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Shoes, Maximalism and Vintage Drive Luxury Resale Market

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In an era when Instagram dictates how often consumers can wear an item before it’s obsolete, online consignment shops continue to gain in popularity.

Overall, the resale market—both brick-and-mortar and online—is expected to grow from $18 billion in 2016 to $33 billion in 2021 with approximately 49 percent of those sales devoted to apparel, shoes and accessories. Though traditional consignment shops like 2nd Time Around are shuttering, online resale is garnering customers with conveniences like in home pick-up and inspectors who sift through, price and photograph goods for sellers.

With everything from trendy denim to pricey baubles, luxury resale site The RealReal touts 6 million members and 5 million items sold. In its midyear look at the market, the platform highlights the biggest movers, the buzziest newcomers and how consignment is directly impacting regular retail.

Rather than stealing from other markets, as consignment continues to heat up, it’s also funneling dollars elsewhere. The report shows that 85 percent of consignors use their earnings to shop in the primary market. Sites like The RealReal are also a research tool with 70 percent of consumers appraising similar items on the platform before making buying decisions.

In terms of what’s selling, the more is more aesthetic of recent Gucci collections has catapulted it to the fourth most covetable brand on the site. The brand is outselling cool-girl Celine and its minimalist aesthetic, driving a general demand for graphics and mixed prints, and paving the way for a Balenciaga takeover. Meanwhile shoppers are flocking to Self-Portrait, Vetements and Zimmerman. Other winners include Chloé and Saint Laurent while former faves like Burberry and Louboutin have cooled somewhat. Top labels run the gamut from the runway to streetwear with Oscar de la Renta designers’ other collection Monse and the perennially coveted Supreme.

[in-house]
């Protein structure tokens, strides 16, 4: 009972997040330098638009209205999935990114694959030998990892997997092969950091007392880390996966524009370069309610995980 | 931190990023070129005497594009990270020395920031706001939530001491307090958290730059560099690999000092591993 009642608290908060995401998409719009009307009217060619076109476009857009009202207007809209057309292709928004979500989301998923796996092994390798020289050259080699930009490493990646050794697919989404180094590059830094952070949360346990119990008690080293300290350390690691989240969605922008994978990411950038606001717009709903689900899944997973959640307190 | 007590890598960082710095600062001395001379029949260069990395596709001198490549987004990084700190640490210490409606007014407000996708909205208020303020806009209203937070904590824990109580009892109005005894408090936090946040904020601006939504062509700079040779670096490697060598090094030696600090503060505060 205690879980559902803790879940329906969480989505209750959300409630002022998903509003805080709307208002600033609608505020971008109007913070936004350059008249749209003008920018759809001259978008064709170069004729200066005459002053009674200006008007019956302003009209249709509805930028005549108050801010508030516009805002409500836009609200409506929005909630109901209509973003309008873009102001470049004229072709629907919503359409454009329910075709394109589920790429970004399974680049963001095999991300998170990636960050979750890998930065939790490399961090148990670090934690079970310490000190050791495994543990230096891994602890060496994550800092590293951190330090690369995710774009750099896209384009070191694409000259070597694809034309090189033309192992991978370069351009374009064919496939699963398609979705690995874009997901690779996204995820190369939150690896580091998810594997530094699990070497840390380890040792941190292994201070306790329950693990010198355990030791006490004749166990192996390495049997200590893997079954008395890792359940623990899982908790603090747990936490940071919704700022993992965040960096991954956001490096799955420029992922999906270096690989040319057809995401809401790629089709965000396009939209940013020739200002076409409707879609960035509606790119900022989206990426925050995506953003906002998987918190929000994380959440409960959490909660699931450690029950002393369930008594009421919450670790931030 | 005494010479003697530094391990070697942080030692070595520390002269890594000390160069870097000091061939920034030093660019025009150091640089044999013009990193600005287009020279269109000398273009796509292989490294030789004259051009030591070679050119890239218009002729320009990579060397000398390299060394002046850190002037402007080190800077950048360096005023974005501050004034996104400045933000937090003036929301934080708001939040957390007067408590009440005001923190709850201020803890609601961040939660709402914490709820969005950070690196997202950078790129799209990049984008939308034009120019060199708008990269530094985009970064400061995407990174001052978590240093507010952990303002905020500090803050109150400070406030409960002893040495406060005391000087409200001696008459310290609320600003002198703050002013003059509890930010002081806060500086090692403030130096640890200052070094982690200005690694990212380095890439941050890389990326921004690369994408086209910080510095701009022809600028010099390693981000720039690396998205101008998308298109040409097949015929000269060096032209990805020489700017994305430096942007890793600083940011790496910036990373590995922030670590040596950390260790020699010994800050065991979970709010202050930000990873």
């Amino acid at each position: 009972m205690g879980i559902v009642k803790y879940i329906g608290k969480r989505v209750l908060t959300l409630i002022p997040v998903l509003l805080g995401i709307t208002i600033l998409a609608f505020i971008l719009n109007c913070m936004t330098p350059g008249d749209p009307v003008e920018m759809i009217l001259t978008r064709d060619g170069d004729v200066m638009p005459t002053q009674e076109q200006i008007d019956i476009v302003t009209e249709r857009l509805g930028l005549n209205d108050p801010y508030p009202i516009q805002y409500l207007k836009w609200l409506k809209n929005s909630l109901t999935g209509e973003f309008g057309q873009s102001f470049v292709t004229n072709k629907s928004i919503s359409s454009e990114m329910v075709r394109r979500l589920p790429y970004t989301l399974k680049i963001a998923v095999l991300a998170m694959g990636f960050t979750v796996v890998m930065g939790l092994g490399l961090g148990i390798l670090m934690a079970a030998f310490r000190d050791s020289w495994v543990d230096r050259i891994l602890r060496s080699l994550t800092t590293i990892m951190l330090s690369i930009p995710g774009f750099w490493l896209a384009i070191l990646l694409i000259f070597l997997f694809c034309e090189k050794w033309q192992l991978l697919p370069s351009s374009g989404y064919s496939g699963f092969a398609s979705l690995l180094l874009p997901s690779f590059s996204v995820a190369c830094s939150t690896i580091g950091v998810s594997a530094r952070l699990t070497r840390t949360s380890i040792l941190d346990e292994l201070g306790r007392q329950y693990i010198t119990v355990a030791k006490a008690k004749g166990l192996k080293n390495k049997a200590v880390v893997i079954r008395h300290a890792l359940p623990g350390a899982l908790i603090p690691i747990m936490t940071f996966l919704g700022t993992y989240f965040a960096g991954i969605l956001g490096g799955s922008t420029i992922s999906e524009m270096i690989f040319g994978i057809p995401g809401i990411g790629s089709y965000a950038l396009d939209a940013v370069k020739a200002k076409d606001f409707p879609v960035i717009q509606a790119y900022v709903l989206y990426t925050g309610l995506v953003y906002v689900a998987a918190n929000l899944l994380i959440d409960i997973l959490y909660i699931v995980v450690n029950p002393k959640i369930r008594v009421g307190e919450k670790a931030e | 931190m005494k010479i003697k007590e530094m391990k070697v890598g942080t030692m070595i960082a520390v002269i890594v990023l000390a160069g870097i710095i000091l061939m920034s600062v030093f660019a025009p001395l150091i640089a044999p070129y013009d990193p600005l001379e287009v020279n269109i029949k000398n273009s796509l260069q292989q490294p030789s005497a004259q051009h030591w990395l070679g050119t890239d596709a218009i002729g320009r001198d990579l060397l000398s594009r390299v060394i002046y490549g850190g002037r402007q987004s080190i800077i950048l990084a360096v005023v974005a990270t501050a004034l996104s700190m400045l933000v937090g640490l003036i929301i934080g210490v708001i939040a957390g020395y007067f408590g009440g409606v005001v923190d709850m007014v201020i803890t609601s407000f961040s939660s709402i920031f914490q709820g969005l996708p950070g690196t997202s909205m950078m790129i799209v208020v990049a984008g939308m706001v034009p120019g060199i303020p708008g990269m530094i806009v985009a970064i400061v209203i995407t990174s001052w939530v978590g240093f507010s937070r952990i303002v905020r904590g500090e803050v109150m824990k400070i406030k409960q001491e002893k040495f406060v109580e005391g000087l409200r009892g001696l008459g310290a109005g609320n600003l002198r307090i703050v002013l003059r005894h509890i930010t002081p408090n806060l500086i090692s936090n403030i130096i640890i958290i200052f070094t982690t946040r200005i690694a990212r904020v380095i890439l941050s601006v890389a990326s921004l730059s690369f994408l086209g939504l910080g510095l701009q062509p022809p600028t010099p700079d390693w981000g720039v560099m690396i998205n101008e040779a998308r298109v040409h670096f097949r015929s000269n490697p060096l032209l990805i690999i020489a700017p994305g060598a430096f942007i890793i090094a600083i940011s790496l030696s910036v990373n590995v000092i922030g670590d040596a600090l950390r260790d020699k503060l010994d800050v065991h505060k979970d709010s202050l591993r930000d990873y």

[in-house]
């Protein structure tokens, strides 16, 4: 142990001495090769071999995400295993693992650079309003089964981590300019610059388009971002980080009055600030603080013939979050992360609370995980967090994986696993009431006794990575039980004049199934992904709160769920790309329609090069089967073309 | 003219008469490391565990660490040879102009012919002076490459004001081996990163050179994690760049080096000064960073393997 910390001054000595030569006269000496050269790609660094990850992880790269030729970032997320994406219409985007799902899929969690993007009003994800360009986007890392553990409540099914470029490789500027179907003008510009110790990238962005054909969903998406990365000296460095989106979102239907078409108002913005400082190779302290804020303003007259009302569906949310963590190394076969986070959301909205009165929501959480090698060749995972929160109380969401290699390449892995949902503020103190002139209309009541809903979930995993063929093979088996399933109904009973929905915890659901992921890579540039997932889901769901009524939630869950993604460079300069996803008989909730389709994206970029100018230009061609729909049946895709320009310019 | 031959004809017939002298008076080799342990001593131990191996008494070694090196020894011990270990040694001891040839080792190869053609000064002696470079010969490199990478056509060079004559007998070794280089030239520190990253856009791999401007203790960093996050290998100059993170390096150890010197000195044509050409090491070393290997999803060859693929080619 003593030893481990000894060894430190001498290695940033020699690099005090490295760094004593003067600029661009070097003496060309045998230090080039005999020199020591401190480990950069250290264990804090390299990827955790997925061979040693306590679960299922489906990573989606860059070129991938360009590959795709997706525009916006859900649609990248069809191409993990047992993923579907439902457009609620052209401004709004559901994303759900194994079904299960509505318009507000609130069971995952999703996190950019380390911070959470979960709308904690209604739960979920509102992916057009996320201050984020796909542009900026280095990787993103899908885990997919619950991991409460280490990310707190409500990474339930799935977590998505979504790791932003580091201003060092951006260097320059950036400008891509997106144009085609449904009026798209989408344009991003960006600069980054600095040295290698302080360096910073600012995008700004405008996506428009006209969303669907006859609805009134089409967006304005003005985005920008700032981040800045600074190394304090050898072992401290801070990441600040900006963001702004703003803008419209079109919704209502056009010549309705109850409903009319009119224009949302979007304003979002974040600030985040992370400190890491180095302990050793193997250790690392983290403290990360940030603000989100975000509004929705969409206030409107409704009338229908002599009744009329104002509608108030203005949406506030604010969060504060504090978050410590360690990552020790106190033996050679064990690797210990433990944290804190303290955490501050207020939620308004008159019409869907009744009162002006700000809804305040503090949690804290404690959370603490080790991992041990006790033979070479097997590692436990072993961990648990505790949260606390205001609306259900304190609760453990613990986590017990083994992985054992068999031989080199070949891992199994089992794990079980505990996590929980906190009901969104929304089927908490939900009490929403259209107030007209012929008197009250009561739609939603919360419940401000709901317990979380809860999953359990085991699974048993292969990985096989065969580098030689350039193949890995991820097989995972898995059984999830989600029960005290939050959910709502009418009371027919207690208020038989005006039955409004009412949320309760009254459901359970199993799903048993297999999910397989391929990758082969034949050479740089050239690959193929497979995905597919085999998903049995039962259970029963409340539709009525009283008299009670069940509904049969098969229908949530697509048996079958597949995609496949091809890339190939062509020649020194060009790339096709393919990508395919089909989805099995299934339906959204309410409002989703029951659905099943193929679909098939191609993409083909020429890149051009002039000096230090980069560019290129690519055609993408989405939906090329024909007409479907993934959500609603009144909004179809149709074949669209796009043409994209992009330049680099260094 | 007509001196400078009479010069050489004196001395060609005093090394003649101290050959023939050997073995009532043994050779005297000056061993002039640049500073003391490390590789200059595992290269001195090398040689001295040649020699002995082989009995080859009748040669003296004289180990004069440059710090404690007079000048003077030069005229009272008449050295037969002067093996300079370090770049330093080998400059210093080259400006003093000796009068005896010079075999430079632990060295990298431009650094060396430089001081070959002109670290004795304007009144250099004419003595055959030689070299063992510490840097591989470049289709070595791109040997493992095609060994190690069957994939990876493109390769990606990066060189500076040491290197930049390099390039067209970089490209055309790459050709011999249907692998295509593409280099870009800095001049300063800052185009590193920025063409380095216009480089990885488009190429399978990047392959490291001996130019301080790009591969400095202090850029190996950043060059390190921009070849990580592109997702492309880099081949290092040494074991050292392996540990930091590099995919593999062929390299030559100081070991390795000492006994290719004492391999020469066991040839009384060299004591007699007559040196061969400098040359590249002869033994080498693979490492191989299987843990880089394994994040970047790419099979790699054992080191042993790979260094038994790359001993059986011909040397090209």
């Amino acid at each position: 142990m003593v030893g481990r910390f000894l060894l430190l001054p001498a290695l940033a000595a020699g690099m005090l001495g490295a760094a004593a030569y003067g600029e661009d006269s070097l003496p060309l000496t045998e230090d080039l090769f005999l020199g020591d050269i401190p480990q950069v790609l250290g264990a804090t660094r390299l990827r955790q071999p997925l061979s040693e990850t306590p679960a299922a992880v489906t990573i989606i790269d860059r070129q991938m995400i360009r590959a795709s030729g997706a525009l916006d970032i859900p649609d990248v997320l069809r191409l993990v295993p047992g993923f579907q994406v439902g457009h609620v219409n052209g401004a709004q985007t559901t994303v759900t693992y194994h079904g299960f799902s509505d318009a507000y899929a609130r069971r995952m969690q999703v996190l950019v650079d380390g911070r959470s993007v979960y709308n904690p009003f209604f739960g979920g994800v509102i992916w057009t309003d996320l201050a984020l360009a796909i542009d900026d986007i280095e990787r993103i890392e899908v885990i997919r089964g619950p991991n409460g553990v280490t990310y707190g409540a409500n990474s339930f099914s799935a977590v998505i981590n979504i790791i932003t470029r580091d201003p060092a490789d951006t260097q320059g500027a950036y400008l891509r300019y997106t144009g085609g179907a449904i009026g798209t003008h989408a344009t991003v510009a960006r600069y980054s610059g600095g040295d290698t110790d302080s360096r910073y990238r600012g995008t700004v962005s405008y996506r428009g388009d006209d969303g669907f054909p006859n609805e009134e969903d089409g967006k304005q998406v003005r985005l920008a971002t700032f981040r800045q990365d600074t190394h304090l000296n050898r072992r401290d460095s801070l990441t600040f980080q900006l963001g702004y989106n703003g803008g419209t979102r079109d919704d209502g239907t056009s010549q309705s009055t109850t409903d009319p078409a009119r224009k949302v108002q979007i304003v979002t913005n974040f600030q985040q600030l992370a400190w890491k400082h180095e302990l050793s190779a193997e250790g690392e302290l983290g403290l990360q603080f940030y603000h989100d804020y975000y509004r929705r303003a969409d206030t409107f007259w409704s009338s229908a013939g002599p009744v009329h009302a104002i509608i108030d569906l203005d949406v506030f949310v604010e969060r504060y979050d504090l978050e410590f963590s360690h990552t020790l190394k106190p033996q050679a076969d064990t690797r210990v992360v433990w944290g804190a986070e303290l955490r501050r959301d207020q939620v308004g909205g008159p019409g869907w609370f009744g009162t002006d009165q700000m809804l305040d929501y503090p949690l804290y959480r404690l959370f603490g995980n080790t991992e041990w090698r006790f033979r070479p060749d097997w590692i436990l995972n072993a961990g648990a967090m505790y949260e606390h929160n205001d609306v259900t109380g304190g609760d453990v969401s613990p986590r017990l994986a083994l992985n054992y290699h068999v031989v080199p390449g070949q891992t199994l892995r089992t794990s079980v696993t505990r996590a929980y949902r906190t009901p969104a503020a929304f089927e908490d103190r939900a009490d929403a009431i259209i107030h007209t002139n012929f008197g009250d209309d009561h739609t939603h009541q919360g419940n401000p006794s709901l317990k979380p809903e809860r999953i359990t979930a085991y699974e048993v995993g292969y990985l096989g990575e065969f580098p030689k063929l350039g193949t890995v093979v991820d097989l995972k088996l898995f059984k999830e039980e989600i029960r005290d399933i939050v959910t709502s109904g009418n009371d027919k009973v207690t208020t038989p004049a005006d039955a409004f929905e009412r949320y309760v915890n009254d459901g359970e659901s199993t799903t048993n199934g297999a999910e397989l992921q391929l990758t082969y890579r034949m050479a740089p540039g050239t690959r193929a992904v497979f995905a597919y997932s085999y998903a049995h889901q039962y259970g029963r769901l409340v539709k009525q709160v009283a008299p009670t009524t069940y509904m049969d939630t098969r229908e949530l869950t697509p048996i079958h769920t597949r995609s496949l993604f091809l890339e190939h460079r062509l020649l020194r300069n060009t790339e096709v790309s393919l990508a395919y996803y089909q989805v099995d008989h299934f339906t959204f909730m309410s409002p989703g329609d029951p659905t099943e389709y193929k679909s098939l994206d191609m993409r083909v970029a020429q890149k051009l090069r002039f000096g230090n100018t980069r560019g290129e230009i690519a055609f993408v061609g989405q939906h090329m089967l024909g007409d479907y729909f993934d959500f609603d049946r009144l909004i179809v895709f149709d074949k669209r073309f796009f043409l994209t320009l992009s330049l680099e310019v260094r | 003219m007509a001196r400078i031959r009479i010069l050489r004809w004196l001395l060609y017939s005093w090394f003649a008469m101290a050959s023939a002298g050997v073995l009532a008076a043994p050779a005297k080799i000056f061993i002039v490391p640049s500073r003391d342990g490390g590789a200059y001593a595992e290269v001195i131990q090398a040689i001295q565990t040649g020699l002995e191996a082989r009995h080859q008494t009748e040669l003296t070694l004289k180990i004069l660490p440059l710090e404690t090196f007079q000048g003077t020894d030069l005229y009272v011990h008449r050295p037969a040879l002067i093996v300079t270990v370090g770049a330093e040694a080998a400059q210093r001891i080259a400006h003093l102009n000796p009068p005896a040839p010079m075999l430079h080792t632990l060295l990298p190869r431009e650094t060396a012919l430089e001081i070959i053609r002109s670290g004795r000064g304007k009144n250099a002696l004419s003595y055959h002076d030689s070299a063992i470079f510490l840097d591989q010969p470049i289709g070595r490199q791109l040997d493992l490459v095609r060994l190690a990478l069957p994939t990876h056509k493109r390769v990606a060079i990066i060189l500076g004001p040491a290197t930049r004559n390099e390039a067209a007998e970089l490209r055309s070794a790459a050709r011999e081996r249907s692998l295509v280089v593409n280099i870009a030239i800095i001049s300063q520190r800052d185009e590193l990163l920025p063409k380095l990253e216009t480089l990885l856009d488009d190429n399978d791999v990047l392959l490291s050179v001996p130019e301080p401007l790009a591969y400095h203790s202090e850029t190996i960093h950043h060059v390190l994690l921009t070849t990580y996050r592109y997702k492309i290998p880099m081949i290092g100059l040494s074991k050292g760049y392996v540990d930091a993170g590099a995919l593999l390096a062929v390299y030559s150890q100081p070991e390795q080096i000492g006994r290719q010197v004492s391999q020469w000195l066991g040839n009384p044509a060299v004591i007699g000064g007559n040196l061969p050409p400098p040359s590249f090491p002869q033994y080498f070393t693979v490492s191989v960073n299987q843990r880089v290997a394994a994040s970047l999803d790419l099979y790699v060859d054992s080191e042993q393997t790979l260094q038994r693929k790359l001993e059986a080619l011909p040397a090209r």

High-end footwear is the new go-to, outpacing comparable handbag sales by 11 percent. In shoes in general, flats and sneaker sales are growing 30 percent faster than the category overall, indicating consumers’ obsession with casualwear isn’t flagging. Shoppers are also looking to vintage as a way to make a statement, boosting one-of-a-kind finds by 60 percent.

Thanks to the authentication services on online consignment sites, consumers are showing their willingness to go all in on big purchases too—even on items like engagement rings, which have seen sales rise by 150 percent on The RealReal in the last year. To tap into this spendy customer, The RealReal competitor ThredUp is now going head to head with Luxe, its new luxury platform.

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